Whitman's claim for employment discrimination based upon the promotion of a younger employee is unavailing because he has not set forth a prima facie case of age discrimination.   Under the ADEA, “[a]ll personnel actions affecting employees or applicants for employment who are at least 40 years of age ․ shall be made free from any discrimination based on age.”  29 U.S.C. § 633a(a).   In order to establish a prima facie case of discrimination, a plaintiff must show that “(1) he is a member of a protected class;  (2) he was qualified for his position;  (3) he experienced an adverse employment action;  and (4) similarly situated individuals outside his protected class were treated more favorably, or other circumstances surrounding the adverse employment action give rise to an inference of discrimination.”  Peterson v. Hewlett-Packard Co., 358 F.3d 599, 603 (9th Cir.2004) (applying the Title VII framework of McDonnell Douglas Corp. v. Green, 411 U.S. 792, 802, 93 S.Ct. 1817, 36 L.Ed.2d 668 (1973));  see Diaz v. Eagle Produce Ltd. P'ship, 521 F.3d 1201, 1207 (9th Cir.2008) (holding that the McDonnell Douglas framework applies to ADEA claims).

 Whitman fails the second element of the McDonnell Douglas test because he has not demonstrated that he was either qualified or eligible for the contested position.   Whitman did not show that he possessed the requisite knowledge and experience to compete for a computer specialist position similar to that obtained by the younger employee.   The FAA denied Whitman a promotion because he lacked skills, did not show that he would be able to handle the job responsibilities, and did not have one year of specialized experience.   Accordingly, Whitman's claim of discrimination based on the promotion of a younger employee must fail.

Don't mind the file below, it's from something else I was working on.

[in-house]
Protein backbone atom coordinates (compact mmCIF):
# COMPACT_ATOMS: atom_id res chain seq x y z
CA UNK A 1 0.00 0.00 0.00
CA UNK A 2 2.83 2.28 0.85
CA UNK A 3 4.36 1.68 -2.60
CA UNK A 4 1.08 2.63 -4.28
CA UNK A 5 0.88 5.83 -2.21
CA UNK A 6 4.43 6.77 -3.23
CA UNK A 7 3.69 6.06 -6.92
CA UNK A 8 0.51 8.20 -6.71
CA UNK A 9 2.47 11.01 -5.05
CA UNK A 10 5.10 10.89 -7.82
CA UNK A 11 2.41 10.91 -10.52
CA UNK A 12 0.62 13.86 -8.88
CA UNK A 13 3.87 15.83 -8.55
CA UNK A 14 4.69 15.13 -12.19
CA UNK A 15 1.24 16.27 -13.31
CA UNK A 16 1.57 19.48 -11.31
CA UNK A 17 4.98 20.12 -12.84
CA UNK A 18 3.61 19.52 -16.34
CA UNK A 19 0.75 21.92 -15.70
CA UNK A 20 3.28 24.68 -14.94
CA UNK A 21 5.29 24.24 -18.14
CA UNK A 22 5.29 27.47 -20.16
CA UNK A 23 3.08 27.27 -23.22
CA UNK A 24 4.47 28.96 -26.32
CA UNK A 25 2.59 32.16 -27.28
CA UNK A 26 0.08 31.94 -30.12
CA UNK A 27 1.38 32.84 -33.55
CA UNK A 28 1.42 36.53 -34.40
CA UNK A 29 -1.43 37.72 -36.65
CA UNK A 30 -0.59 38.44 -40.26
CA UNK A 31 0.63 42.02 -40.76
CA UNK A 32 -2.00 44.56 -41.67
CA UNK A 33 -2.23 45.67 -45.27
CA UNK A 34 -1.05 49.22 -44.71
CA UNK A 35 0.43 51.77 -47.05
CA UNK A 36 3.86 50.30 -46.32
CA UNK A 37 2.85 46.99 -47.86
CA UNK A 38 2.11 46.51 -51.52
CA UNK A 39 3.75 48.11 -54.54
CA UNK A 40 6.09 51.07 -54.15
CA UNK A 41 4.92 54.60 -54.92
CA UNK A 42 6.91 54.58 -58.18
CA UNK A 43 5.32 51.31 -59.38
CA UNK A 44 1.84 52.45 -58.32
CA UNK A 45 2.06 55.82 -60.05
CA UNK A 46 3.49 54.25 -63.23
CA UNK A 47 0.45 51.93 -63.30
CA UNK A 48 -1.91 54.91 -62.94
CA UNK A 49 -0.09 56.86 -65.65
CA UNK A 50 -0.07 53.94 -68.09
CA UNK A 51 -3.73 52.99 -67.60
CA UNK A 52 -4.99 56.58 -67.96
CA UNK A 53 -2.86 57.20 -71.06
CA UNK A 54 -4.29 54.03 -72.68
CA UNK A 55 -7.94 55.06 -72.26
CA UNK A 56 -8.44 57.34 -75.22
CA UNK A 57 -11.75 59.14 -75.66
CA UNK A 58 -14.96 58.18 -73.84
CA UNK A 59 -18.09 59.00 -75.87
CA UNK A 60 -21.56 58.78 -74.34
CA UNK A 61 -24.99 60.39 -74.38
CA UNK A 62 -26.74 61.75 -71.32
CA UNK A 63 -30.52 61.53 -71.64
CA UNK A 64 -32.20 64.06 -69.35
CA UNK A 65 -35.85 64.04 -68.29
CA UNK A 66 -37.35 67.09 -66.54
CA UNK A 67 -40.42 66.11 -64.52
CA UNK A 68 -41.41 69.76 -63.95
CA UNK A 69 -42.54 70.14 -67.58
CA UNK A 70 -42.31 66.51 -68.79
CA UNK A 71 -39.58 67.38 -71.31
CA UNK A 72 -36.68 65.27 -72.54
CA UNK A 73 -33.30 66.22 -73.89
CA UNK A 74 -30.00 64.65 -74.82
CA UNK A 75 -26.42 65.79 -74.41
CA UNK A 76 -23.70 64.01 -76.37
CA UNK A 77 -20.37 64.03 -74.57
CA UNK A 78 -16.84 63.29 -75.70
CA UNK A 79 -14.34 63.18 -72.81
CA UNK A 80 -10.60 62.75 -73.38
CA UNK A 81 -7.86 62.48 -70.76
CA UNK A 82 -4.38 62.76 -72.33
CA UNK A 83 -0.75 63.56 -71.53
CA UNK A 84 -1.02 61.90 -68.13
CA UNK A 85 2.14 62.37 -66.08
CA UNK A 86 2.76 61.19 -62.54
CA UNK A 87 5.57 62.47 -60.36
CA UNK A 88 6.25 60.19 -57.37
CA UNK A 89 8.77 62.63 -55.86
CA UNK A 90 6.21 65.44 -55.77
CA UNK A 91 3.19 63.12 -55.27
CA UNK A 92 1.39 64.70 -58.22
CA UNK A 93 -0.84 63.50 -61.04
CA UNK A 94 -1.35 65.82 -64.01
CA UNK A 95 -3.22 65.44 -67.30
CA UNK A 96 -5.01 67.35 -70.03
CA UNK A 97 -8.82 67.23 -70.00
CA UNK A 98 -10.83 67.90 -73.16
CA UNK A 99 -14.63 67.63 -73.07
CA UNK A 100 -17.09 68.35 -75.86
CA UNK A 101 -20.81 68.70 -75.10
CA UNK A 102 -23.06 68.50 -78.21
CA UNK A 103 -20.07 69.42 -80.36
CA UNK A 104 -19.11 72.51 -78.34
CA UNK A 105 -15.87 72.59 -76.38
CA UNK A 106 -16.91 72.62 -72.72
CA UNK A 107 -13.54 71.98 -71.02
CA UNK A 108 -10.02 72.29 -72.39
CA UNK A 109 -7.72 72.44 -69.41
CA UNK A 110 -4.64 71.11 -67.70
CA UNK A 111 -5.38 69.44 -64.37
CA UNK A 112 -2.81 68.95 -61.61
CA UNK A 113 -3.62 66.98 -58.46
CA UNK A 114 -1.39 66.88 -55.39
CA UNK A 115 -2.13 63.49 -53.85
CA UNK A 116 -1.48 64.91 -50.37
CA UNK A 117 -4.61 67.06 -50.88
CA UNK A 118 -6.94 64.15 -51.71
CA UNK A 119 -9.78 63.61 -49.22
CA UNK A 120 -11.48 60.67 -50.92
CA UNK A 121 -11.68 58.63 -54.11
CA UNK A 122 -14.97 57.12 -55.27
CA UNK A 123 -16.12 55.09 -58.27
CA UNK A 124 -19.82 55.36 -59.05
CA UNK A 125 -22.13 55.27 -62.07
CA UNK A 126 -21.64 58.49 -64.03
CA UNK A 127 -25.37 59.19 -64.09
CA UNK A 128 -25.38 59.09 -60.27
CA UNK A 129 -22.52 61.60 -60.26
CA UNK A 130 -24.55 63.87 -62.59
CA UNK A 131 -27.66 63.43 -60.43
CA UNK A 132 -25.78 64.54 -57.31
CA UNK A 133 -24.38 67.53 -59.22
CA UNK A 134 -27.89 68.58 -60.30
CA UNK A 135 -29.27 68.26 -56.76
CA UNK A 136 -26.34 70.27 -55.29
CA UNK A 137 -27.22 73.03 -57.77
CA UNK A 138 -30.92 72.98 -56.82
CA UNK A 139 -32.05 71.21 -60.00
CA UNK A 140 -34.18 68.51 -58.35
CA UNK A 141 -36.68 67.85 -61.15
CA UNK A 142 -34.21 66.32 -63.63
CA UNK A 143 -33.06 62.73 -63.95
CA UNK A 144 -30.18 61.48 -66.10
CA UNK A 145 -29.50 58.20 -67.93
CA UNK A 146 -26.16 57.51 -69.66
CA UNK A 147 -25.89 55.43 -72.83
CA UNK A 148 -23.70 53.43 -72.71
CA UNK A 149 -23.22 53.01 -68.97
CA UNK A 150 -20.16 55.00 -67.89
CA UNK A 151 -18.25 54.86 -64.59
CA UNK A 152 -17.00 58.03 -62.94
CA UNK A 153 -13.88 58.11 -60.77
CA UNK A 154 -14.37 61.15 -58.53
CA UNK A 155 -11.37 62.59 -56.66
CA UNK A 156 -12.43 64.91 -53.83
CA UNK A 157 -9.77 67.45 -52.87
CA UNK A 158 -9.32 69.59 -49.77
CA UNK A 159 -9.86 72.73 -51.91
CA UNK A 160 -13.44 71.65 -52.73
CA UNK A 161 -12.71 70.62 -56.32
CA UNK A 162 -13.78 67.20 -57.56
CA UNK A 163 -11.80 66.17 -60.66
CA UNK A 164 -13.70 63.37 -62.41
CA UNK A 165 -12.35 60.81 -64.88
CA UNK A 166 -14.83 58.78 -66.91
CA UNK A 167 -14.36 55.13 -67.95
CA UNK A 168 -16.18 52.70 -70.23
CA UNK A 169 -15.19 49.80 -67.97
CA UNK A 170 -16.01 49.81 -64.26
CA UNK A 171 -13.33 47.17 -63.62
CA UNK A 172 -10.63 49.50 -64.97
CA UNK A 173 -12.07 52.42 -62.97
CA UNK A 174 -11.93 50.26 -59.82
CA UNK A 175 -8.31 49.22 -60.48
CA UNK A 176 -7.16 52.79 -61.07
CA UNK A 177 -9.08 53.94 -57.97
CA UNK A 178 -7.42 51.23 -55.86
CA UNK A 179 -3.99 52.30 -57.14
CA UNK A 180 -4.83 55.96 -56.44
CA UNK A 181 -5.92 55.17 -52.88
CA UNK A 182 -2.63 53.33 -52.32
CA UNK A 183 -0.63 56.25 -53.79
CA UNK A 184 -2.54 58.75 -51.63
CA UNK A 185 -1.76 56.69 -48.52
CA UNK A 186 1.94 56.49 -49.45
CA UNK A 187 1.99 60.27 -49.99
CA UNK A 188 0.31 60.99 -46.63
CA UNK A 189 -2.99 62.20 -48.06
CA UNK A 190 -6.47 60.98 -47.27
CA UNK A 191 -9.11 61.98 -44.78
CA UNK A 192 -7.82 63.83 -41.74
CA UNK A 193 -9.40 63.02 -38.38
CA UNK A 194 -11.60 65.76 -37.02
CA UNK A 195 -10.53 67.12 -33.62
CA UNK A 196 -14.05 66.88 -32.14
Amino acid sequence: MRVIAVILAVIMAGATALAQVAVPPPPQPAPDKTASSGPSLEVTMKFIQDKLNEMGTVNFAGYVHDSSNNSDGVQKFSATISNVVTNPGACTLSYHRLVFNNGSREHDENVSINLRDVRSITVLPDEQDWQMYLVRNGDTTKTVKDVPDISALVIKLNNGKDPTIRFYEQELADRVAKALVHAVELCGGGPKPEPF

IV. Age Discrimination Claim Based on Denial of Detail Extension

 Under the ADEA, an employee has two alternative options for seeking judicial redress.   In the first, an employee gives the Equal Employment Opportunity Commission (“EEOC”) notice of the alleged discriminatory act within 180 days, and gives notice of his intent to sue at least thirty days before commencing suit in a federal court.  29 U.S.C. §§ 633a(c), (d).  In the second option, an employee invokes the EEOC's administrative claims process, and then may appeal any loss therein to the federal court.  29 U.S.C. §§ 633a(b), (c).  If the employee goes through the administrative process, he must notify the EEO counselor within forty-five days of the alleged discriminatory conduct.  29 C.F.R. § 1614.105(a)(1).   Under either avenue, Whitman's claim was untimely.

Whitman's challenge to his employer's denial of an extension of a work detail was untimely.   Whitman learned about the denial of his request for an extension of his work detail in August 2000.   He raised his claim in administrative proceedings in September 2001, more than one year later, by adding this additional claim to his complaint.   Whitman failed to give the EEOC notice of the allegedly discriminatory act within 180 days of its occurrence.   See 29 U.S.C. § 633a(d).  During the pendency of administrative proceedings, Whitman did not notify the EEO counselor of this incident within forty-five days of its occurrence.   See 29 C.F.R. § 1614.105(a)(1);  Lyons v. England, 307 F.3d 1092, 1108 (9th Cir.2002).   He therefore has not met the time requirements for either option.

V. Conclusion

In sum, we reverse and remand in part so the district court may reconsider Whitman's claim for retaliation in light of the Supreme Court's recent decision on this subject.   We affirm the district court's judgment dismissing Whitman's other claims for age discrimination.   Each party shall bear its own costs on appeal.



1.   After Gomez-Perez was decided, which was subsequent to the completion of briefing in this case, the government withdrew its contention that the ADEA did not authorize a retaliation claim.

D.W. NELSON, Senior Circuit Judge: